COVID ‘nightmare’ - Jamaican healthcare worker in New York rebounds from coronavirus infection
Michelle Ally, 48, is from Westmoreland, Jamaica, and her only job in the United States for the past 18 years has been working as a nursing assistant at a 60-bed caregiving home in the Mount Vernon-Westchester area of New York City.
On March 7, she noticed that one of her patients at the facility, an 89-year-old Jamaican woman, had an unusually high fever and was coughing furiously. Ally raised an alarm to the supervisor, and at the end of her 7 a.m. to 3 p.m. shift, Ally returned home as usual. But the following morning, on Sunday, she noticed an unusual occurrence.
“When I woke up to go to work, I was feeling chills. I had a fever, and my entire body, from head to toe, was gripped in pain,” she told The Gleaner by telephone yesterday. “I called out sick, and the pain and fever got progressively worse.”
After being prompted that she might have been presenting SARS-CoV-2 symptoms, she underwent swabbing of her nose and throat at Glen Island Park, and test results came back positive three days later.
Westchester County in New York, where Ally works, has been a hotbed of infection for the novel coronavirus, although Governor Andrew Cuomo said last Saturday that the rate of infection in the county was slowing. There were 294 new cases in Westchester County overnight Friday, pushing the total number of infections to 1,385.
New York state is the epicentre of the COVID-19 outbreak in the Americas, with its 15,000 infections representing half the coronavirus cases in the United States and five per cent of the world total. More than 110 people have died.
According to The New York Times, about one in eight state patients has been hospitalised.
New York has also been a feeder of imported cases into Jamaica, with a 30-year-old woman who arrived here on March 17 being among the 19 people who have tested positive here. Jamaica’s first COVID-19 fatality was that of a 79-year-old man who had been staying in Corn Piece, Clarendon. He flew in from New York on March 12.
Back in Westchester County, Ally said that she did not display some of the tell-tale symptoms of coughing or sneezing and opted not to visit a hospital as she felt there was very little help to be had. Plus, she wanted to do everything she could to avoid infecting other healthcare workers and patients. Her fever continued for four days and is now gone, and her aching – though persisting - has subsided in intensity.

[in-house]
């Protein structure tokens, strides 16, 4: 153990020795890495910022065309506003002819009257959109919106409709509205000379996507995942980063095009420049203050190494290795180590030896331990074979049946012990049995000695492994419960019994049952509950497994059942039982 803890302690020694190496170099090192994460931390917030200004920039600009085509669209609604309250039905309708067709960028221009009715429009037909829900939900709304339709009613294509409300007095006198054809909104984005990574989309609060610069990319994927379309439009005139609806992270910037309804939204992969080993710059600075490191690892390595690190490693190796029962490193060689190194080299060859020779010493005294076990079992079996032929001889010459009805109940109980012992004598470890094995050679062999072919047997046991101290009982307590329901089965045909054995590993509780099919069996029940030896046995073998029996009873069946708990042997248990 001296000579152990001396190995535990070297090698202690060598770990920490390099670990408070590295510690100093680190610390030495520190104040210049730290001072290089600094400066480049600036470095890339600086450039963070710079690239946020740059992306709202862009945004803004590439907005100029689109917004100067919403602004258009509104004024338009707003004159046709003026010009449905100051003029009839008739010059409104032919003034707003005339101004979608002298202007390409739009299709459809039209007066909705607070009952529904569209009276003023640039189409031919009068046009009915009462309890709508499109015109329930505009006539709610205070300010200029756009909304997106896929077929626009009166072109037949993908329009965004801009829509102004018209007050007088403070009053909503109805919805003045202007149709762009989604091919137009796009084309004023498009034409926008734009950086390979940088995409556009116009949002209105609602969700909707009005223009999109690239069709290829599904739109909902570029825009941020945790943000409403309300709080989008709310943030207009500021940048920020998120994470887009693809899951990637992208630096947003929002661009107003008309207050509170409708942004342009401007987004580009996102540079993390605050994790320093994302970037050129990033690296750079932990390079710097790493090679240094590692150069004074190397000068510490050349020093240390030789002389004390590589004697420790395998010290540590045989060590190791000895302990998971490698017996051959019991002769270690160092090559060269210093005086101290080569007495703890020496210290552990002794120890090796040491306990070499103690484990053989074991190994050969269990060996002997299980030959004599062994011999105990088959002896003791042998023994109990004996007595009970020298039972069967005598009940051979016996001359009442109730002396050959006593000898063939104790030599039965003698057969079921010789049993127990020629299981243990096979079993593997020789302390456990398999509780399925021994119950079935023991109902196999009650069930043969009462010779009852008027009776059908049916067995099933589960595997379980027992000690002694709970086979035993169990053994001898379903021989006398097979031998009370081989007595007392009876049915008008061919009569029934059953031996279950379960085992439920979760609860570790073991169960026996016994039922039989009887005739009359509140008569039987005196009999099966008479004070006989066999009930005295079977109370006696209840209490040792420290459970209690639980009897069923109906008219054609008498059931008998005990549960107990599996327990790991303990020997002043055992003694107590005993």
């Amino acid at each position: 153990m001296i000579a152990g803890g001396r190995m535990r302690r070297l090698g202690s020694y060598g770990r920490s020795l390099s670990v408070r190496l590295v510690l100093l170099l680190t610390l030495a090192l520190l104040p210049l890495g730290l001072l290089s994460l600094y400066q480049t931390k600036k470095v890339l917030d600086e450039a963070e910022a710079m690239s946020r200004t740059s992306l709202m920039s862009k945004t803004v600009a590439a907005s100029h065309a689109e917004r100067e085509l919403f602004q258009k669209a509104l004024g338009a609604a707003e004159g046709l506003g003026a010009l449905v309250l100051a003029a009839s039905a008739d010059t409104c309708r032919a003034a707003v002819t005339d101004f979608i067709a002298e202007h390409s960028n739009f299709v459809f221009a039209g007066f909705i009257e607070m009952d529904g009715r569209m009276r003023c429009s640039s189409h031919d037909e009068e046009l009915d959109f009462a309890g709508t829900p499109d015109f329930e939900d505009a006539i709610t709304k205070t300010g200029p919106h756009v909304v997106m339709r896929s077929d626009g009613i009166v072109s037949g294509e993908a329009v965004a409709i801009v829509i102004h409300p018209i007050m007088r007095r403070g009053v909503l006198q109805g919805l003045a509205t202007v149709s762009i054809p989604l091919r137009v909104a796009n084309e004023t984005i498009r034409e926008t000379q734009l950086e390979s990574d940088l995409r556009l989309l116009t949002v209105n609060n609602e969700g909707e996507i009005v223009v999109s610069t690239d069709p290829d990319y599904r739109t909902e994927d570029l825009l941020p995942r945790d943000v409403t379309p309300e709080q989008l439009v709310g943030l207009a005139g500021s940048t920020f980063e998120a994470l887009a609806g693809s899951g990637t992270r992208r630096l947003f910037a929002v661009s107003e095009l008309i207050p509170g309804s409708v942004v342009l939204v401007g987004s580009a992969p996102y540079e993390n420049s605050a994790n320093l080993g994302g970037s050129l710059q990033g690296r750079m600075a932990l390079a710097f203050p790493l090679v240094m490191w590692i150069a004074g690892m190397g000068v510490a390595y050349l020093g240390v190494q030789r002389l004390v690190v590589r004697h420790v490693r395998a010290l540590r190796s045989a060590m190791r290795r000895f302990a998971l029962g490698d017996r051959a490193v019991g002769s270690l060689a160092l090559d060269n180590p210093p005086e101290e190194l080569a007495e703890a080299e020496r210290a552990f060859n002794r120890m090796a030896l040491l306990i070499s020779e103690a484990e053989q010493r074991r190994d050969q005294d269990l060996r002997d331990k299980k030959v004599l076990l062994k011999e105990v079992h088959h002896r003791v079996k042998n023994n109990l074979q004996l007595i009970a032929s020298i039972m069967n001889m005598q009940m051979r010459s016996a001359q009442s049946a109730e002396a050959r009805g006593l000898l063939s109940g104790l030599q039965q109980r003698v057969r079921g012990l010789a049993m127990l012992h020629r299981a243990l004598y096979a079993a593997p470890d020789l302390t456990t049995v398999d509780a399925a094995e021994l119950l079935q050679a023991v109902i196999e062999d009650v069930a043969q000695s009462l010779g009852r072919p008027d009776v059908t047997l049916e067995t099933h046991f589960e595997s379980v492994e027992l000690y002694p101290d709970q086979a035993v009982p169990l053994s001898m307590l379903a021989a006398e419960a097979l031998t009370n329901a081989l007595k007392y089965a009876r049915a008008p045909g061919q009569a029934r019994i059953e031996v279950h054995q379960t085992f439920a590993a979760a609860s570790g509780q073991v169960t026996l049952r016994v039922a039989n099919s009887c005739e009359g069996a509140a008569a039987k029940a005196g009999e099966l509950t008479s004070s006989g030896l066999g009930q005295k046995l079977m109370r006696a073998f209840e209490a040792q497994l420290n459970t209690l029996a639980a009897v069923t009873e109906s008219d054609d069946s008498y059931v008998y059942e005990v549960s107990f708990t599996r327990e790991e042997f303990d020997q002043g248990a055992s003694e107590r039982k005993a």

“Today is the best day I’ve had since this nightmare started,” she revealed in a surprisingly bright and bubbly tone.
“It turned out that I am not the only one at work who caught the virus as my nursing colleague on the shift caught it, too.”
Ally told The Gleaner that she opted for home remedies to kick the fever and boost her immunity, drawing, no doubt, on Jamaica’s rich herbal legacy.
“I boiled and sometimes blended a concoction of garlic, onion, ginger, moringa powder, neem powder, soursop leaves, and cayenne pepper. I drank hot shots of this twice daily, in the morning and at nights,” Ally said, adding that she stayed hydrated with soups and water and too “generous” stints of rest.
She’ll soon be closing out a period of self-quarantine of 14 days and has survived ‘house arrest’ by watching TV and fielding a flood of calls of support from family, friends, and colleagues. And sometimes, friends leave something to eat or drink on her car bonnet that she grabs after they leave so as to ensure that social-distancing protocols are observed.
“In a week or so, I will follow up with further tests to determine when it is safe to return to work,” Ally told The Gleaner.
Globally, coronavirus infections have climbed past 315,000 and deaths have topped 14,000.
The Holness administration closed the airports and seaports to all incoming passengers, including Jamaican citizens, at midnight on March 21, with a few exceptions.
Exemptions will obtain for the following personnel until March 24:
1. Jamaicans employed in contract-work programmes between the Government of Jamaica and foreign governments or private-sector entities.
2. Jamaicans employed overseas and arriving home in groups from the country of employment.
3. Jamaican holders of seaman certificates.
4. Airline crew whose admission is required to facilitate the arrival and departure of aircraft permitted by the Government.
5. Any Jamaican whose travel to Jamaica commenced on or before March 20 to arrive in Jamaica on or before March 23, 2020.
6. Jamaicans whose trips were booked and confirmed on or before March 20 with the arrival date on or before March 23.
7. Any other person or category of persons authorised by the minister with responsibility for immigration subject to Cabinet approval.